By Rory Thompson | email@example.com
Sunday night in Los Angeles, California the Oscar Awards were given out to the best in film for 2018.
This year’s Oscars was rooted in controversy for months leading up to the event. In August, the Academy had announced the creation of the award for Best Popular Film, in an attempt to boost ratings for the show. In a year where “Black Panther” was a frontrunner for the Best Picture award, this new award felt like a way to undermine the excellence of what “Black Panther” is.
The Academy ended up delaying awarding the Best Popular Film so that they could examine how it would be given and the implications it would have for the rest of the awards, especially the award for Best Picture. The Oscars this year also had no host for the first time since 1989, as Kevin Hart was stripped of his hosting duties after his old tweets using anti-gay slurs resurfaced. This year definitely was going to be an Oscars to remember.
With three films nominated for Best Picture (“Roma,” “Black Panther,” “BlacKkKlansman”) made by non-white directors, the Oscars was bound to make history. “Roma” was the Best Picture frontrunner for most of the award season and obtained 10 Oscar nominations.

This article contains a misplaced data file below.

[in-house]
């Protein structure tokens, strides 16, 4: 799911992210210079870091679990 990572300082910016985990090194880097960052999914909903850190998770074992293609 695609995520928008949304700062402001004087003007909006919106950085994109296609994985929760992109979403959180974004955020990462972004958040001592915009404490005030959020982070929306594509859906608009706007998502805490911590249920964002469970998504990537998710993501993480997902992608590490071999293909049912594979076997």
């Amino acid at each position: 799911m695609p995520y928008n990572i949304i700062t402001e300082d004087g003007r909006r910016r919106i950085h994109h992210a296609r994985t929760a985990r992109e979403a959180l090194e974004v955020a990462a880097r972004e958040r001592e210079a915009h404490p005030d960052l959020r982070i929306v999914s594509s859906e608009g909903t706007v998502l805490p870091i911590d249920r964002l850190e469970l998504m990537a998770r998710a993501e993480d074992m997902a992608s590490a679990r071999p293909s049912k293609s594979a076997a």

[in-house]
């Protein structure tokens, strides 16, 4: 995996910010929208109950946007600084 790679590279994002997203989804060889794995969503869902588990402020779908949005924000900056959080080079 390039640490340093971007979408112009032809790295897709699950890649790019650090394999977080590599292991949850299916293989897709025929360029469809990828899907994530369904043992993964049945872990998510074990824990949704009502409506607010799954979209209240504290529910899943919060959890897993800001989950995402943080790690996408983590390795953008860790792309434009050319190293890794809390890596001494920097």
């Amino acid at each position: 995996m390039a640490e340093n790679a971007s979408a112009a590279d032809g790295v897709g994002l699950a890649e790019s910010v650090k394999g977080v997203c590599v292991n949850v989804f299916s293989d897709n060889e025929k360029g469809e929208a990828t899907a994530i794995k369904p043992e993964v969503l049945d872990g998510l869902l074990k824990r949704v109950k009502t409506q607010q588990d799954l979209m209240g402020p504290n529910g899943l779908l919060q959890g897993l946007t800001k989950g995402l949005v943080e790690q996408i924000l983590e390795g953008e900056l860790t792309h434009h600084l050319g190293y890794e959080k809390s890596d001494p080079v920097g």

“Black Panther” made history as the first superhero film to be nominated for Best Picture and obtained seven Oscar nominations. “BlacKkKlansman” obtained six nominations, including the first Best Director nomination for Spike Lee.
“Roma” and “Black Panther” each snagged three Oscars, while “BlacKkKlansman” only snagged one. Alfonso Cuarón, director of “Roma” won Best Director, the fifth Latin director to win Best Director since 2012. Spike Lee won his first Oscar for Best Adapted Screenplay. Even with these historic wins, the Oscars still fell short with the Best Picture winner.
None of those films won Best Picture. “Green Book” did. “Green Book” wasn’t made by a non-white director, however, the film did star Oscar-winning black actor Mahershala Ali. “Green Book” tells the story of Don Shirley, an African-American classical and jazz pianist and his white bodyguard during a tour of the Deep South. The film made $144 million globally against a $23 million budget. It was nominated for five Oscars, winning three for Best Picture, Best Original Screenplay, and Best Supporting Actor for Mahershala Ali.
I’m not trying to undermine the excellence of “Green Book,” but it did not deserve the Best Picture award. “Roma” had the biggest amount of Oscar buzz going into the awards and was destined to take the Best Picture award. “Black Panther” and “BlacKkKlansman” didn’t have the most amount of Oscar buzz, but they were favorites to win because of the cultural impact a film with majority black cast winning Best Picture would have.
But when Julia Roberts read the winner of Best Picture, it was disappointing. “Green Book” winning felt like not only a gut punch as a film buff, but also as a person of color. “Green Book’s” win felt like the Oscars were quieting the diverse voices in the movie industry. For an award show that has been criticized with hashtags like #OscarsSoWhite in the past, it’s a shame that the Oscars have shown that they are still “so white” after vying for more diversity.